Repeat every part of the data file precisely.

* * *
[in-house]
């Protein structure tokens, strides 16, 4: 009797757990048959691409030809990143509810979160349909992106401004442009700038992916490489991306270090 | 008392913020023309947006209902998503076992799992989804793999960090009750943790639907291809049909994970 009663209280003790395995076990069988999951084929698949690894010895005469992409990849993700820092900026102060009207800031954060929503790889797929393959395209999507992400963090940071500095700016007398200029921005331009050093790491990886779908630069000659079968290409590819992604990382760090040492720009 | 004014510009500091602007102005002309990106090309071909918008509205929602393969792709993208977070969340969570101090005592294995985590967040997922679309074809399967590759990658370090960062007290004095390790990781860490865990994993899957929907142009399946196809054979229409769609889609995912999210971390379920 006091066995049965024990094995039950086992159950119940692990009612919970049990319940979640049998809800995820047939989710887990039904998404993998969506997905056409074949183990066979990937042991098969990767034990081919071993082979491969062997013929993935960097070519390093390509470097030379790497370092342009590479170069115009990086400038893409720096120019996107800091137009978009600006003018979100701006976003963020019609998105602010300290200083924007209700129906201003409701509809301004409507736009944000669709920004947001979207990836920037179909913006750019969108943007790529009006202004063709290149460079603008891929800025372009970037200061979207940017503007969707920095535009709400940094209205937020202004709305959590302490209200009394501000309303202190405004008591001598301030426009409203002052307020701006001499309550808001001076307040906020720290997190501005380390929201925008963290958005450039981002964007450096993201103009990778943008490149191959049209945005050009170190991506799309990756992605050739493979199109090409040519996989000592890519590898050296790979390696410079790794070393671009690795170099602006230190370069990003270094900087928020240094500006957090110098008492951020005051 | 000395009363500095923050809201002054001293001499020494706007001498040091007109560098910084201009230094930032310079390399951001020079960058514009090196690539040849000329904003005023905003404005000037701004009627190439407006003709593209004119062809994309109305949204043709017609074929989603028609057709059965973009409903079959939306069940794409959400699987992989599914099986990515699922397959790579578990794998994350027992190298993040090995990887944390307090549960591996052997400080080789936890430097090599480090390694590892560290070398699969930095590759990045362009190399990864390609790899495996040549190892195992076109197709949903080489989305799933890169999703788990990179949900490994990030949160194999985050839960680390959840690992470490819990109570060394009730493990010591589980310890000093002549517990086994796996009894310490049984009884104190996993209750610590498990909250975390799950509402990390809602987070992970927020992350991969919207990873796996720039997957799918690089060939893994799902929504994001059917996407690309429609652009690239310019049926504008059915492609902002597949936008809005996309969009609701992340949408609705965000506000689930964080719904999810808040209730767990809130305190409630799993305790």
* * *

[in-house]
């Protein structure tokens, strides 16, 4: 009797757990048959691409030809990143509810979160349909992106401004442009700038992916490489991306270090 | 008392913020023309947006209902998503076992799992989804793999960090009750943790639907291809049909994970 009663209280003790395995076990069988999951084929698949690894010895005469992409990849993700820092900026102060009207800031954060929503790889797929393959395209999507992400963090940071500095700016007398200029921005331009050093790491990886779908630069000659079968290409590819992604990382760090040492720009 | 004014510009500091602007102005002309990106090309071909918008509205929602393969792709993208977070969340969570101090005592294995985590967040997922679309074809399967590759990658370090960062007290004095390790990781860490865990994993899957929907142009399946196809054979229409769609889609995912999210971390379920 006091066995049965024990094995039950086992159950119940692990009612919970049990319940979640049998809800995820047939989710887990039904998404993998969506997905056409074949183990066979990937042991098969990767034990081919071993082979491969062997013929993935960097070519390093390509470097030379790497370092342009590479170069115009990086400038893409720096120019996107800091137009978009600006003018979100701006976003963020019609998105602010300290200083924007209700129906201003409701509809301004409507736009944000669709920004947001979207990836920037179909913006750019969108943007790529009006202004063709290149460079603008891929800025372009970037200061979207940017503007969707920095535009709400940094209205937020202004709305959590302490209200009394501000309303202190405004008591001598301030426009409203002052307020701006001499309550808001001076307040906020720290997190501005380390929201925008963290958005450039981002964007450096993201103009990778943008490149191959049209945005050009170190991506799309990756992605050739493979199109090409040519996989000592890519590898050296790979390696410079790794070393671009690795170099602006230190370069990003270094900087928020240094500006957090110098008492951020005051 | 000395009363500095923050809201002054001293001499020494706007001498040091007109560098910084201009230094930032310079390399951001020079960058514009090196690539040849000329904003005023905003404005000037701004009627190439407006003709593209004119062809994309109305949204043709017609074929989603028609057709059965973009409903079959939306069940794409959400699987992989599914099986990515699922397959790579578990794998994350027992190298993040090995990887944390307090549960591996052997400080080789936890430097090599480090390694590892560290070398699969930095590759990045362009190399990864390609790899495996040549190892195992076109197709949903080489989305799933890169999703788990990179949900490994990030949160194999985050839960680390959840690992470490819990109570060394009730493990010591589980310890000093002549517990086994796996009894310490049984009884104190996993209750610590498990909250975390799950509402990390809602987070992970927020992350991969919207990873796996720039997957799918690089060939893994799902929504994001059917996407690309429609652009690239310019049926504008059915492609902002597949936008809005996309969009609701992340949408609705965000506000689930964080719904999810808040209730767990809130305190409630799993305790």